Sunday, August 21, 2011

What to plant now

The following inquiry merits more than a private response.
"What sort of vegetables/fruits I can plant right now so that I would be able to enjoy them till the light frost or even during the winter?"

It is always time to plant lettuce. I sowed some this week, hoping that humans will be able to eat it. Arugula is similar.

I also planted bush green beans (Roma) this week. The books say it is a good time to plant peas, but I've not had good success with a fall crop. Perhaps a bush pea would work. Hmmm... I should try that next year. I gave away my extra bush pea seeds after sowing what I needed this spring. I guess I won't be so generous next year!

I plant to sow Chinese cabbage seeds for winter tomorrow. For years I have successfully harvested Burpees two-season Chinese cabbage all winter long from my cold frame, but this year's catalog doesn't offer it. I bought a similar seed from Fedco, and will try both in the cold frame this winter and see how it goes. We had fresh stir-fries twice a week all winter LAST winter. (!!!)

Pac choi would also probably be a good planting now outdoors. I suspect that it isn't too late for collards. I have some promising-looking plants now, but youngish collards usually survive the winter under floating cover and can be harvested in March.

The arugula and turnips that I sowed three weeks ago seem to be thriving. A generous neighbor delivered some fresh grass clippings today, and I mulched them carefully along with my carrots and parsnips.

I will soon start parsley and basil to harvest from my kitchen greenhouse window all winter long.

It's a fine time for planning for the future. As always?


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Tuesday, August 16, 2011

Surprises after two weeks away

We had two delightful weeks visiting friends and relatives and enjoying MathFest in Lexington, KY. Last evening we returned home, and I quickly surveyed the surprises awaiting me in the garden. There are always surprises, but what they are is always a surprise.

Perhaps the nicest this time was the size of the eggplants. I raised them from seed, radichio from FEDCO. The first I saw and picked was 10" long and 4" in diameter! We had a couple of eggplant parmesan dinners before we left, but those eggplants were nothing like this. Today I saw some that were even larger in the thicket. They freeze well after I dip them in an egg-milk mixture and then flavored bread crumbs and pan-fry them in preparation for eggplant parmesan; that promises to take lots of time in the next week.

The most unhappy discovery was the lack of small ripe tomatoes on thriving bushes. My neighbor who I gave permission to harvest them while I was gone said there were many a few days after I left, and then none. My daughter-in-law said she saw chipmunks climbing up their supporters and eating them. Does anyone know how to control chipmunks? I never worried about them before. Today another friend in Montclair said she saw birds eating her small tomatoes from the tops of bushes. I remembered the tape that presumably keeps birds from my peas by its vibrations, and put some on the tomato cages this afternoon. Then it occurred to me I might think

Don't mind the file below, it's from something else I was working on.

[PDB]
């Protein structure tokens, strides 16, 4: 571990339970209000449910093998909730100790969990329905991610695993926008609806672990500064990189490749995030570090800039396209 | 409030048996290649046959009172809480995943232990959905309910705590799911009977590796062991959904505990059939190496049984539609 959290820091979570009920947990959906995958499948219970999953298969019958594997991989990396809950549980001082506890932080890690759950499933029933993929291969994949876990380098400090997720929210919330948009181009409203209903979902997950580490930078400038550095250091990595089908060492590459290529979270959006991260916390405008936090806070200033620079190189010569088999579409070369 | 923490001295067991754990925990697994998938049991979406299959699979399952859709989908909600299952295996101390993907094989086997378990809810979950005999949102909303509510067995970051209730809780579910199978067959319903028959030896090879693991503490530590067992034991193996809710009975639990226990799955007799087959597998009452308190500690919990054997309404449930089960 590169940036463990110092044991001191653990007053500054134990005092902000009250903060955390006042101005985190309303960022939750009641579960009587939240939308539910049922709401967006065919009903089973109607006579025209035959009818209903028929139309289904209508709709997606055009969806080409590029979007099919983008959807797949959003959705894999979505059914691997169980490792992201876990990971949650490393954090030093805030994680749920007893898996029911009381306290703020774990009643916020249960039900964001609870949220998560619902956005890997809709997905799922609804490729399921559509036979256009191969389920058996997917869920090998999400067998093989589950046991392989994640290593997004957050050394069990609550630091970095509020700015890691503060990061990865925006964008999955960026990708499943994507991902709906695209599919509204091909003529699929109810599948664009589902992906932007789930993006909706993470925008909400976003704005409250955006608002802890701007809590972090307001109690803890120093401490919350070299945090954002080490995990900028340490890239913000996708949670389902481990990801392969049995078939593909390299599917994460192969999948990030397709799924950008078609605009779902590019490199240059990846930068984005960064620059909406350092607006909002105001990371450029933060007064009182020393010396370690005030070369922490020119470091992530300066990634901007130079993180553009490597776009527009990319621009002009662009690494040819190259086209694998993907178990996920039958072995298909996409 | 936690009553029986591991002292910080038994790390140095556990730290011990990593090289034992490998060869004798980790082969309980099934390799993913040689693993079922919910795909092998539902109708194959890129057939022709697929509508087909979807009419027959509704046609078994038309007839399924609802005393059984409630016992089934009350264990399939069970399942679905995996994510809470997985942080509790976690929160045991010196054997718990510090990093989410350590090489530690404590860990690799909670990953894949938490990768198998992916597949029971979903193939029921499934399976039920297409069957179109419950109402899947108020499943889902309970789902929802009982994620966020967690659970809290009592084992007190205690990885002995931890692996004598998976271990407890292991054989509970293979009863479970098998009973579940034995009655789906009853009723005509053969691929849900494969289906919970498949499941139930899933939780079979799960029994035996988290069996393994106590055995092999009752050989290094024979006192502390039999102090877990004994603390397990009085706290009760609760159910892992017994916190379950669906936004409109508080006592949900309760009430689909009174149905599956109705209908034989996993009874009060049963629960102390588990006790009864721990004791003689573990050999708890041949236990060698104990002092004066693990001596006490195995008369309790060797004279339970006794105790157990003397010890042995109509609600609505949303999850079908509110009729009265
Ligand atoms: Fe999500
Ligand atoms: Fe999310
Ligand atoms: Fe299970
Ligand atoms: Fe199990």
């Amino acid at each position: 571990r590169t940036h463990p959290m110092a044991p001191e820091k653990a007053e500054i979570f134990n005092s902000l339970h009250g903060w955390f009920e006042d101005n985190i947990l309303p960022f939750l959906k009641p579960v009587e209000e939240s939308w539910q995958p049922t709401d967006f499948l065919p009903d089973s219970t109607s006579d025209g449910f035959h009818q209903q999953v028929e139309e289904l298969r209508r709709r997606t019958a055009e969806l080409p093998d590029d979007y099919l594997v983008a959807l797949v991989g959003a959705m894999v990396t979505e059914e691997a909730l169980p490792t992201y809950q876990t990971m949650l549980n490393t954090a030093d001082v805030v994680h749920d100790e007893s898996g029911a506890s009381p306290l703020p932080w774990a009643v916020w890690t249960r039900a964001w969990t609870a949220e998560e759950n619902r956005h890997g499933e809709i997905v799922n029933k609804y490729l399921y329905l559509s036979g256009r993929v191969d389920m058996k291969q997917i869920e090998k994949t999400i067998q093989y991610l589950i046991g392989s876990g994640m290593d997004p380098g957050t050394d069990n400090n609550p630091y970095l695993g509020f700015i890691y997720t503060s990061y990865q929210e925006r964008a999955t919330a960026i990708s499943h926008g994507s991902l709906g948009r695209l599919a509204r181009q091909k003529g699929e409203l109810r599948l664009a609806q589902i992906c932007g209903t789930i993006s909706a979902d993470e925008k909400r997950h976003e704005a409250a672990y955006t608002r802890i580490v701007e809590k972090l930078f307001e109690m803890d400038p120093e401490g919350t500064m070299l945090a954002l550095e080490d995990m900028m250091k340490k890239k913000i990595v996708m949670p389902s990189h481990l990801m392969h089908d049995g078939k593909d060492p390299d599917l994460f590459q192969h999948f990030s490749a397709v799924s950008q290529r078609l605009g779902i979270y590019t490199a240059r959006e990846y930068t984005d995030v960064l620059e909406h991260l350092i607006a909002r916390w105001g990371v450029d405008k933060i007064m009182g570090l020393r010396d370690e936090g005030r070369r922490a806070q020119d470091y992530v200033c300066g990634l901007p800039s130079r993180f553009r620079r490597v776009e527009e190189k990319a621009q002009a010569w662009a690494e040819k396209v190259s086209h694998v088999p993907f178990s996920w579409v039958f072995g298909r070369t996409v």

of something similar to protect raspberries from birds. Hmm.. Lots of work in prospect.

That there was no lettuce was hardly a surprise. The woodchuck(s) had invaded the inner garden and done its thing. The arugula and turnips I sowed three weeks ago are doing fine, but the beets are not visible, and there is only one 1" lettuce plant from that sowing. The beans I sowed between the apple and peach trees grew nicely but are mostly nibbled to the stem.

One of you wrote that she read that pinwheels discourage woodchucks. Have any of you experience with this? Does anyone know where pinwheels can be purchased locally?

Our basil is proliferating more than ever. We had pesto last evening and will many more times in the next nine months, as my time permits. It appears there is an endless amount of basil, but that appearance is deceiving, of course. I know I don't have an endless amount of time.

I discovered that this year's peppers when red enough fall off the vine and rot on the ground. This didn't happen before, probably because I have picked all peppers as soon as they turned red. I picked both red and green yesterday and today, so our salads are not bad, despite the lack of lettuce and tomatoes. We have some cucumbers, and lots of carrots.

Carrots? Early in the evening before we left a neighbor brought us a barrel of excellent grass clippings. I mulched carefully the young beets, turnips, and arugula, and then painstakingly mulched and thinned the carrot patch. This requires GOOD grass clippings. I had about a 9" diameter bundle of carrot "thinnings" when I was finished. Carrots substitute for fresh tomatoes in the winter, and I guess they can in August.

Oh! Another surprise was six small yellow tomatoes on the vine that volunteered in the compost heap, to which I had magnanimously given a cage. Hardly any sun, but very good soil seems to produce tomatoes. Actually, the good soil isn't really needed either, judging by the vines in front of my house. Maybe I will be Harvesting tomatoes again from the main source if I can figure out how to deter my competition.

One more surprise: I harvested my first supersteak tomato today and it was 6" across. It is now cooking down for sauce in this evening's eggplant parmesan.

It's a wildly growing year. I hope your growth compensates for the thievery in your garden. I think mine almost does, but still I would be glad for less thievery!


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